would be the logical conclusion when Eng is read in conjunction with Wolff.
In the case at bar, evidence was submitted to demonstrate that plaintiff had over 27 hours to do his own investigative work between the time he received his misbehavior report and the date of the disciplinary hearing.
Thus, plaintiff's right to an employee assistant never arose. The fact that he was confined for seven of the eight days in the interim is of no consequence because plaintiff was given the required minimum hours to do his own investigative work.
Plaintiff argues that even assuming, arguendo, that an inmate is not entitled to an employee assistant because he or she is not confined to SHU for a period of 24 hours between the time he or she receives notice of the charges and the actual date of the hearing, plaintiff was still entitled to an employee assistant because he was constructively confined during the 27 hours in question here.
Such contention is without merit. Defendants have submitted evidence through the testimony of witnesses that plaintiff, as well as other inmates, was allowed to participate in a variety of activities during the 27 hours in question. Furthermore, there was also evidence that plaintiff was actually able to do some of his own investigative work during this time period. Thus, there was enough evidence for the jury to reasonably conclude that plaintiff's confinement during this time period did not rise to the level of giving plaintiff the right to an employee assistant.
There was sufficient evidence to support the jury's verdict and this court is not convinced that the jury has reached a seriously erroneous result or the verdict is a miscarriage of justice. See Katara, 835 F.2d at 970. Therefore, plaintiff's motions made on the basis of failure to be provided with an employee assistant are denied.
D. THE RIGHT TO PRESENT DOCUMENTARY EVIDENCE
The plaintiff has also asserted that his right to certain documentary evidence was violated when the defendants denied him access to such evidence in his hearing. More specifically, plaintiff contends that he was denied access to certain reports and videotapes which were crucial in his attempt to marshall the facts and present a defense.
Let us first begin with the investigatory reports. The facts clearly show that plaintiff had in fact requested these reports during his disciplinary hearing, but such request was denied because defendant McGinnis was concerned with the confidentiality of these reports. It is plaintiff's contention that defendant McGinnis improperly denied his request without even checking to see if any of the documents he requested contained confidential information.
A closer examination of the hearing transcript does not support plaintiff's contention. The transcript of the disciplinary hearing reveals that defendant McGinnis did indeed deny plaintiff's request but did so because the reports plaintiff was seeking had confidential information such as names of informants and information on certain inmates. These information were protected by the Freedom of Information Law ("FOIL"). Defendant McGinnis did testify, however, that he advised plaintiff to contact defendant Mann, who was the Superintendent of the facility, if he wished to pursue the document request. Defendant McGinnis even offered to adjourn the hearing itself while plaintiff made such a request. Plaintiff denied this offer. Defendant McGinnis further testified that plaintiff knew his offer to adjourn the hearing was a sincere one since the hearing had actually been adjourned once before in order to accommodate plaintiff's request that certain hearing officers testify.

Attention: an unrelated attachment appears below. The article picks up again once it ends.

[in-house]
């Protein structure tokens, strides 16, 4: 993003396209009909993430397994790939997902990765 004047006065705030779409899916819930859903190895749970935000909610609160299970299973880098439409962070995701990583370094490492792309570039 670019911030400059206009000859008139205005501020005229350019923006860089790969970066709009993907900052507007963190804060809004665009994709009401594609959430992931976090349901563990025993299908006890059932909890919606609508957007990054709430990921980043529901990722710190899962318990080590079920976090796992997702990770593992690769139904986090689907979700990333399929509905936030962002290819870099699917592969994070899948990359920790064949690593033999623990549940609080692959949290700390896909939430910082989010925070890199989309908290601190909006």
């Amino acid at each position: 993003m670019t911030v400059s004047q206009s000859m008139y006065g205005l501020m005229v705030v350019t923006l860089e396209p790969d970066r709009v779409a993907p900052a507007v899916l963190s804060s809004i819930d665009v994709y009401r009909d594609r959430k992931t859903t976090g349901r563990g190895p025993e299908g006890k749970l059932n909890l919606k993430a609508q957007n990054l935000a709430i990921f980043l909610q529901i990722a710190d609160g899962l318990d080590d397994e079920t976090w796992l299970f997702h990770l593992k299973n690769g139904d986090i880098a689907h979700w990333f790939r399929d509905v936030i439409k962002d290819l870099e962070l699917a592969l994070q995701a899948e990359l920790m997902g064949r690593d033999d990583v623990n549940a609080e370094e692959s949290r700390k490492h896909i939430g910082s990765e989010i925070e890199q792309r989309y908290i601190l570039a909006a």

Based on such testimony, there is ample evidence to support the jury's verdict that plaintiff was not denied his right to certain documentary evidence: The plaintiff was given opportunity to pursue the document request and yet failed to do so. Based on these facts, there simply is no manifest injustice in the jury's verdict to warrant the granting of a new trial on this issue.
The same conclusion must be reached with respect to plaintiffs' alleged request for videotapes. There was evidence introduced at trial -- testimonial and documentary -- which indicated that the plaintiff never in fact requested the production of the videotapes in question. Thus, it was reasonable for the jury to accept such evidence and to accordingly determine that plaintiff was not denied his right to these videotapes. Based on these findings, plaintiff's alternative motions grounded in alleged violations of his right to documentary evidence are denied.
It is the court's determination that plaintiff failed to satisfy the lower, less stringent standard required for granting of a motion for a new trial as to all of his claims. Therefore, plaintiff's two motions pled in the alternative must be denied in their entirety.
IT IS SO ORDERED.
Binghamton, New York
April 26, 1994
Thomas J. McAvoy
Chief U.S. District Judge